using fte's sys_win.c, you could create a download thread with this:
struct dlthreadargs someglobal;
//called when you need a new file
void downloadbegin(char *url)
return; //already busy
someglobal.url = strdup(url);
someglobal.done = 0;
someglobal.threadhandle = Sys_CreateThread(downloadthread, &someglobal, 0);
//make it look like an error if it failed
someglobal.done = 2;
while (someglobal.threadhandle && !someglobal.done)
//called once per frame
return; /nothing happened yet
if (someglobal.done == 1)
memset(&someglobal, 0, sizeof(someglobal));
obviously you'll probably want to structure that a bit better, maybe.
poll on the done field once per frame, or whatever
fix up the indents or whatever
the download thread:
int downloadthread(void *arg)
struct dlthreadargs *a = arg;
a->done = 1; //success
a->done = 2; //error
see, easy... *cough*.
The actual glue inside fte's sys_win.c is for abstraction between win32 and posix, rather than any proper magic.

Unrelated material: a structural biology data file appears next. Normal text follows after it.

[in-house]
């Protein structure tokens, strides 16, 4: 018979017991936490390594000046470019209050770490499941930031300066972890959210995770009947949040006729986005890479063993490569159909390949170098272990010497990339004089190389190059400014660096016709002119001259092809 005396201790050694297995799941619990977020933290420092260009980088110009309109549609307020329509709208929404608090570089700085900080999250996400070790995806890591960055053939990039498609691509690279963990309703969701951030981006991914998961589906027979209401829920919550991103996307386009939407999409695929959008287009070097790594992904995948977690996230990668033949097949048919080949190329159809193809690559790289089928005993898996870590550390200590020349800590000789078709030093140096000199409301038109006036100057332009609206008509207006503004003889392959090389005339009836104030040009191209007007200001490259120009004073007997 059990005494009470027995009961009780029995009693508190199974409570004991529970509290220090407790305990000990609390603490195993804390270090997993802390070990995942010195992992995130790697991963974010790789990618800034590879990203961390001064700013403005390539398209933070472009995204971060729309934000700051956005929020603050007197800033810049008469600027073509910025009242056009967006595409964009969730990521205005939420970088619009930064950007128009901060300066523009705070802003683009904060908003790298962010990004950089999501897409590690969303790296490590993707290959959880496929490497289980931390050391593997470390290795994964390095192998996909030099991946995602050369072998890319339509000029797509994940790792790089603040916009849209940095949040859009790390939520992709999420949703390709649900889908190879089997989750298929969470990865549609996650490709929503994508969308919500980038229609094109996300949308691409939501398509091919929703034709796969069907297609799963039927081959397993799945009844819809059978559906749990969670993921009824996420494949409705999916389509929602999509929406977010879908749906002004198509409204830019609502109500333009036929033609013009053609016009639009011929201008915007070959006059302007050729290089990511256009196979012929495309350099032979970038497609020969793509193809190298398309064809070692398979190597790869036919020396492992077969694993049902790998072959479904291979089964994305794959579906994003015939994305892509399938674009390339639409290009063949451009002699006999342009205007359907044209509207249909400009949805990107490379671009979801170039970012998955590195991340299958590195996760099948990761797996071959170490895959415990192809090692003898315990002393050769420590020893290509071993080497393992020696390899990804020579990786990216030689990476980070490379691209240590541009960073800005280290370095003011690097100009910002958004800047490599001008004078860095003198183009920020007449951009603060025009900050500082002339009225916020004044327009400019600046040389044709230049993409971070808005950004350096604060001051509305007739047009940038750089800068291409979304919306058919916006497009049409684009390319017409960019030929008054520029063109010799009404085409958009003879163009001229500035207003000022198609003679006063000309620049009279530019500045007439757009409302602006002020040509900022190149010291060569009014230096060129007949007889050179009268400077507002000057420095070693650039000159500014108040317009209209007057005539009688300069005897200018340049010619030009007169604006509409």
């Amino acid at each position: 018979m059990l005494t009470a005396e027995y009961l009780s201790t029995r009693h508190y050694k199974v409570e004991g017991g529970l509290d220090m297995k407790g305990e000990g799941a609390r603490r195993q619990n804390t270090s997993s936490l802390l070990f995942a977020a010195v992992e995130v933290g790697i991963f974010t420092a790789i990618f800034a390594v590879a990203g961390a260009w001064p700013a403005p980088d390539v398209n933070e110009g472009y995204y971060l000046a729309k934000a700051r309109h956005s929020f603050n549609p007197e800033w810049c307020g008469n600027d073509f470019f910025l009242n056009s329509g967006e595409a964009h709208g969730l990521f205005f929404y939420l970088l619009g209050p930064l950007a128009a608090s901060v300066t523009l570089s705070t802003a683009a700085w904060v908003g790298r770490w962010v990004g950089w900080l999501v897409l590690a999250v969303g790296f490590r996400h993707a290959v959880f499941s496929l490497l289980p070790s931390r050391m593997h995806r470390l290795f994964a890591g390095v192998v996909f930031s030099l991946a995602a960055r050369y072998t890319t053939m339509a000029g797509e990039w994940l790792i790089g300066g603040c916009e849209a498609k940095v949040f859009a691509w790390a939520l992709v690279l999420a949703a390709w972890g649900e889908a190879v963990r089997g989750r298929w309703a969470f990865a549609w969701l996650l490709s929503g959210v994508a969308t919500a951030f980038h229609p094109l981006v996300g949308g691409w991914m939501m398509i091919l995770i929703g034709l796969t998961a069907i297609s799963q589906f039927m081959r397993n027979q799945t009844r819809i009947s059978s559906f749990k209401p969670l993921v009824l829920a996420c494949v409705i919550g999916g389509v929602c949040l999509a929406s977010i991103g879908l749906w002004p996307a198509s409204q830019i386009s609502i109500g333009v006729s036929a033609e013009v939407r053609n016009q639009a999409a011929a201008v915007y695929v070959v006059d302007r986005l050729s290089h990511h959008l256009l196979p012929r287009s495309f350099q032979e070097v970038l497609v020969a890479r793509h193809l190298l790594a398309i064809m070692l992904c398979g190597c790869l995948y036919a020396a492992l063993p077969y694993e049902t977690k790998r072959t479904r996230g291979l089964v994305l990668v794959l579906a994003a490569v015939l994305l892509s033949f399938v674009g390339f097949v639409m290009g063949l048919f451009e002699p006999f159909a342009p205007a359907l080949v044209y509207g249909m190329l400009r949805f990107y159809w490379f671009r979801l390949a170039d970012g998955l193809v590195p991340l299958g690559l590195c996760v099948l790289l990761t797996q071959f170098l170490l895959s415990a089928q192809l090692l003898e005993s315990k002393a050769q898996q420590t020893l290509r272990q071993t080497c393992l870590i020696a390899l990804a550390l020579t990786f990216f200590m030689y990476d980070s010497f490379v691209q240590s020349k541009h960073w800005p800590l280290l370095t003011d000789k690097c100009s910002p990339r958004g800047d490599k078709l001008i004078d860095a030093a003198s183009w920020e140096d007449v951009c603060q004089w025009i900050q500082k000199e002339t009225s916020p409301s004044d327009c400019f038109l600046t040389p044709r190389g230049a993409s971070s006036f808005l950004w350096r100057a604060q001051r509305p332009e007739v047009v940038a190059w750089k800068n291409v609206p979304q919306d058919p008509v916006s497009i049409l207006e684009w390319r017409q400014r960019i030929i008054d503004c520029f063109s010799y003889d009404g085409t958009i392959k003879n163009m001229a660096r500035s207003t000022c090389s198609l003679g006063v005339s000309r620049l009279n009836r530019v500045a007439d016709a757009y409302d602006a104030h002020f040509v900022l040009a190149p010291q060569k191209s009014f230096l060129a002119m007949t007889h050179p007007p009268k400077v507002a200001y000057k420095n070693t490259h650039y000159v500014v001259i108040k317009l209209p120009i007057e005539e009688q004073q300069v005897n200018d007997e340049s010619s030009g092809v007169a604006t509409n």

its up to you how you integrate it.
I just personally find threads easier than figuring out some way to pass arguments as something other than a basic pointer.
obviously, you have to avoid calling Con_Printf inside your download thread, you can use mutexes for that if you need it. alternatively you can write some error message field and have the main thread print it when it sees the child stopped. or create a ring buffer of pending prints. or something. if you were using an entirely separate process, you would have to perform some sort of Inter-Process Communication to get the message back into the main thread, system API functions to see if the child is complete, etc.
Threads are easier, if only because you have direct memory access. But you do have to make sure you don't call functions that are not thread safe (sticking only to functions termed as 'reenterant', which is generally considered good coding practice in the first place).